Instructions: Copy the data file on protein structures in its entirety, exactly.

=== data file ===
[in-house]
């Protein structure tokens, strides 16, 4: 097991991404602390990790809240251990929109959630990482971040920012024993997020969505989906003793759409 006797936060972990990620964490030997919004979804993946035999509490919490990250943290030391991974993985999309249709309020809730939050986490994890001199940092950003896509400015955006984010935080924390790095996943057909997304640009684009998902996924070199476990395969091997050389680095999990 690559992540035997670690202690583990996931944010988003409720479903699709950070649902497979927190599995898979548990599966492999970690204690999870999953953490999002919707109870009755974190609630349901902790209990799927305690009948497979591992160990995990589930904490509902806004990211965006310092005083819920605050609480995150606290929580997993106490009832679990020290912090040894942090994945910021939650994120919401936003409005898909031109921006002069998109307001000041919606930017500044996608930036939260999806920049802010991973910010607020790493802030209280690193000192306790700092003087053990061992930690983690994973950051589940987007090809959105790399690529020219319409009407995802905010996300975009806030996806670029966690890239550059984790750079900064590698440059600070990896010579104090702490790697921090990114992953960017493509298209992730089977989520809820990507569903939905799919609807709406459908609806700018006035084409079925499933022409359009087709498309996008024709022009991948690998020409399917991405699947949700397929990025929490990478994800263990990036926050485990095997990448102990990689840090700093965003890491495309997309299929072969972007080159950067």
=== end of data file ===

[in-house]
């Protein structure tokens, strides 16, 4: 097991991404602390990790809240251990929109959630990482971040920012024993997020969505989906003793759409 006797936060972990990620964490030997919004979804993946035999509490919490990250943290030391991974993985999309249709309020809730939050986490994890001199940092950003896509400015955006984010935080924390790095996943057909997304640009684009998902996924070199476990395969091997050389680095999990 690559992540035997670690202690583990996931944010988003409720479903699709950070649902497979927190599995898979548990599966492999970690204690999870999953953490999002919707109870009755974190609630349901902790209990799927305690009948497979591992160990995990589930904490509902806004990211965006310092005083819920605050609480995150606290929580997993106490009832679990020290912090040894942090994945910021939650994120919401936003409005898909031109921006002069998109307001000041919606930017500044996608930036939260999806920049802010991973910010607020790493802030209280690193000192306790700092003087053990061992930690983690994973950051589940987007090809959105790399690529020219319409009407995802905010996300975009806030996806670029966690890239550059984790750079900064590698440059600070990896010579104090702490790697921090990114992953960017493509298209992730089977989520809820990507569903939905799919609807709406459908609806700018006035084409079925499933022409359009087709498309996008024709022009991948690998020409399917991405699947949700397929990025929490990478994800263990990036926050485990095997990448102990990689840090700093965003890491495309997309299929072969972007080159950067």